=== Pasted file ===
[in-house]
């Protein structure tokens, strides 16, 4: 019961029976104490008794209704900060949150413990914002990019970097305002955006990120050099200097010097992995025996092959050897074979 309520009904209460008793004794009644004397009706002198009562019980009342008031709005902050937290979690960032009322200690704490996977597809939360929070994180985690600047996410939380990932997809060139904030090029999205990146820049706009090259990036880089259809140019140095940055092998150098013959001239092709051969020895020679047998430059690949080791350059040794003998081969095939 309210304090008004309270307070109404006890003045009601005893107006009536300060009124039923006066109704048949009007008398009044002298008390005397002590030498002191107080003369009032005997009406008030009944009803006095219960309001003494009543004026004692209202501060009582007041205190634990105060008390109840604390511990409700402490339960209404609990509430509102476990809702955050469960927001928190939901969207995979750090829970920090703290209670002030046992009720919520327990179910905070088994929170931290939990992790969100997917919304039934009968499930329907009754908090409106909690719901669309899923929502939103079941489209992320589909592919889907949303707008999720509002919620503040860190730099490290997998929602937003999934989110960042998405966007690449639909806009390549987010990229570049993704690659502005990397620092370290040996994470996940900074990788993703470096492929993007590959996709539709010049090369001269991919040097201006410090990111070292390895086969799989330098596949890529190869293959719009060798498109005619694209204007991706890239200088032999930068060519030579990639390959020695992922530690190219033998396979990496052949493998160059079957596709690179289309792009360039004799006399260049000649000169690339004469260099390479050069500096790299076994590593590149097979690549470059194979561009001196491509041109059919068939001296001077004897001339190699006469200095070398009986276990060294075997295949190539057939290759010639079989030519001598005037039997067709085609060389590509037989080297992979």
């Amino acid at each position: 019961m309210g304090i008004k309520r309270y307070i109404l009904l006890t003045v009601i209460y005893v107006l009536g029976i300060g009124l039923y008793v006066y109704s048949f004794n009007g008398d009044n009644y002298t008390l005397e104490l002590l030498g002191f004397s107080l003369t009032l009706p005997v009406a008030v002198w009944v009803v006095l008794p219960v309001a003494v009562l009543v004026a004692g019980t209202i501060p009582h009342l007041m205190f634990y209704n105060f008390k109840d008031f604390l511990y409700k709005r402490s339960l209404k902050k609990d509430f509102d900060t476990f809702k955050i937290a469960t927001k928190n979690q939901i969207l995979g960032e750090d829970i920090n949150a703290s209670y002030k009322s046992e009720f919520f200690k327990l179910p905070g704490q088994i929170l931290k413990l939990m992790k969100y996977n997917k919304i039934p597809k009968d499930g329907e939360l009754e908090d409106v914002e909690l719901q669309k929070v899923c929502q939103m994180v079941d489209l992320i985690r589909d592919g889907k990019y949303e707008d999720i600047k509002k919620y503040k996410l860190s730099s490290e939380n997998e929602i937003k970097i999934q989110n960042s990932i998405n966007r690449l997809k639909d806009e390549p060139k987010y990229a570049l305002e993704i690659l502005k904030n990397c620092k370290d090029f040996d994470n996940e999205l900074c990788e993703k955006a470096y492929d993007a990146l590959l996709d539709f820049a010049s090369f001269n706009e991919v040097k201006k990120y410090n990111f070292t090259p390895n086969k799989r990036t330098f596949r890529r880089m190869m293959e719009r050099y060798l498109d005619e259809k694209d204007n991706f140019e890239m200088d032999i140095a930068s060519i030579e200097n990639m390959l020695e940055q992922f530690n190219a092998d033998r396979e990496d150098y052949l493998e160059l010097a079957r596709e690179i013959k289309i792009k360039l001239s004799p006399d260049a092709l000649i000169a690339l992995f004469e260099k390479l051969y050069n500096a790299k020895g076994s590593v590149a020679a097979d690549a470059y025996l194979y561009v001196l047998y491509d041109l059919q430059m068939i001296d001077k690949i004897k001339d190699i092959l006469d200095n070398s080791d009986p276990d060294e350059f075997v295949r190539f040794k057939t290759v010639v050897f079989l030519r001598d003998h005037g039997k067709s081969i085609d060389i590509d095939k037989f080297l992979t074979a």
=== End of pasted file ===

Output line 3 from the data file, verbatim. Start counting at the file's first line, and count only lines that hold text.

């Amino acid at each position: 019961m309210g304090i008004k309520r309270y307070i109404l009904l006890t003045v009601i209460y005893v107006l009536g029976i300060g009124l039923y008793v006066y109704s048949f004794n009007g008398d009044n009644y002298t008390l005397e104490l002590l030498g002191f004397s107080l003369t009032l009706p005997v009406a008030v002198w009944v009803v006095l008794p219960v309001a003494v009562l009543v004026a004692g019980t209202i501060p009582h009342l007041m205190f634990y209704n105060f008390k109840d008031f604390l511990y409700k709005r402490s339960l209404k902050k609990d509430f509102d900060t476990f809702k955050i937290a469960t927001k928190n979690q939901i969207l995979g960032e750090d829970i920090n949150a703290s209670y002030k009322s046992e009720f919520f200690k327990l179910p905070g704490q088994i929170l931290k413990l939990m992790k969100y996977n997917k919304i039934p597809k009968d499930g329907e939360l009754e908090d409106v914002e909690l719901q669309k929070v899923c929502q939103m994180v079941d489209l992320i985690r589909d592919g889907k990019y949303e707008d999720i600047k509002k919620y503040k996410l860190s730099s490290e939380n997998e929602i937003k970097i999934q989110n960042s990932i998405n966007r690449l997809k639909d806009e390549p060139k987010y990229a570049l305002e993704i690659l502005k904030n990397c620092k370290d090029f040996d994470n996940e999205l900074c990788e993703k955006a470096y492929d993007a990146l590959l996709d539709f820049a010049s090369f001269n706009e991919v040097k201006k990120y410090n990111f070292t090259p390895n086969k799989r990036t330098f596949r890529r880089m190869m293959e719009r050099y060798l498109d005619e259809k694209d204007n991706f140019e890239m200088d032999i140095a930068s060519i030579e200097n990639m390959l020695e940055q992922f530690n190219a092998d033998r396979e990496d150098y052949l493998e160059l010097a079957r596709e690179i013959k289309i792009k360039l001239s004799p006399d260049a092709l000649i000169a690339l992995f004469e260099k390479l051969y050069n500096a790299k020895g076994s590593v590149a020679a097979d690549a470059y025996l194979y561009v001196l047998y491509d041109l059919q430059m068939i001296d001077k690949i004897k001339d190699i092959l006469d200095n070398s080791d009986p276990d060294e350059f075997v295949r190539f040794k057939t290759v010639v050897f079989l030519r001598d003998h005037g039997k067709s081969i085609d060389i590509d095939k037989f080297l992979t074979a």